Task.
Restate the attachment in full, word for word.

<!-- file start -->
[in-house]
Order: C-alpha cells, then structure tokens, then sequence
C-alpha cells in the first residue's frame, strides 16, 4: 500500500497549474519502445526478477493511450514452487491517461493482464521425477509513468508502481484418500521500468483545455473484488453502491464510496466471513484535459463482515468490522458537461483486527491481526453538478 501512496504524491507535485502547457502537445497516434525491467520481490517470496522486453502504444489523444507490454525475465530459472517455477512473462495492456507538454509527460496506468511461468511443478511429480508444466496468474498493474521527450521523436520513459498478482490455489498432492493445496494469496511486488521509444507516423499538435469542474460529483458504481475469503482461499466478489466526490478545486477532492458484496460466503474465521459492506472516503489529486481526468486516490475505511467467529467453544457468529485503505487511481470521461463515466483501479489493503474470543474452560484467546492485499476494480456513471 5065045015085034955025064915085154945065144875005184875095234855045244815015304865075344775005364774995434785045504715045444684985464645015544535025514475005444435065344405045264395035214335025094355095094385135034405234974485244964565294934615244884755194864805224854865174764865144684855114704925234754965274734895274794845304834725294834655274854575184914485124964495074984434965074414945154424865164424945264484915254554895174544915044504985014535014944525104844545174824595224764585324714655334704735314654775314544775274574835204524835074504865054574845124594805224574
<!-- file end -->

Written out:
[in-house]
Order: C-alpha cells, then structure tokens, then sequence
C-alpha cells in the first residue's frame, strides 16, 4: 500500500497549474519502445526478477493511450514452487491517461493482464521425477509513468508502481484418500521500468483545455473484488453502491464510496466471513484535459463482515468490522458537461483486527491481526453538478 501512496504524491507535485502547457502537445497516434525491467520481490517470496522486453502504444489523444507490454525475465530459472517455477512473462495492456507538454509527460496506468511461468511443478511429480508444466496468474498493474521527450521523436520513459498478482490455489498432492493445496494469496511486488521509444507516423499538435469542474460529483458504481475469503482461499466478489466526490478545486477532492458484496460466503474465521459492506472516503489529486481526468486516490475505511467467529467453544457468529485503505487511481470521461463515466483501479489493503474470543474452560484467546492485499476494480456513471 5065045015085034955025064915085154945065144875005184875095234855045244815015304865075344775005364774995434785045504715045444684985464645015544535025514475005444435065344405045264395035214335025094355095094385135034405234974485244964565294934615244884755194864805224854865174764865144684855114704925234754965274734895274794845304834725294834655274854575184914485124964495074984434965074414945154424865164424945264484915254554895174544915044504985014535014944525104844545174824595224764585324714655334704735314654775314544775274574835204524835074504865054574845124594805224574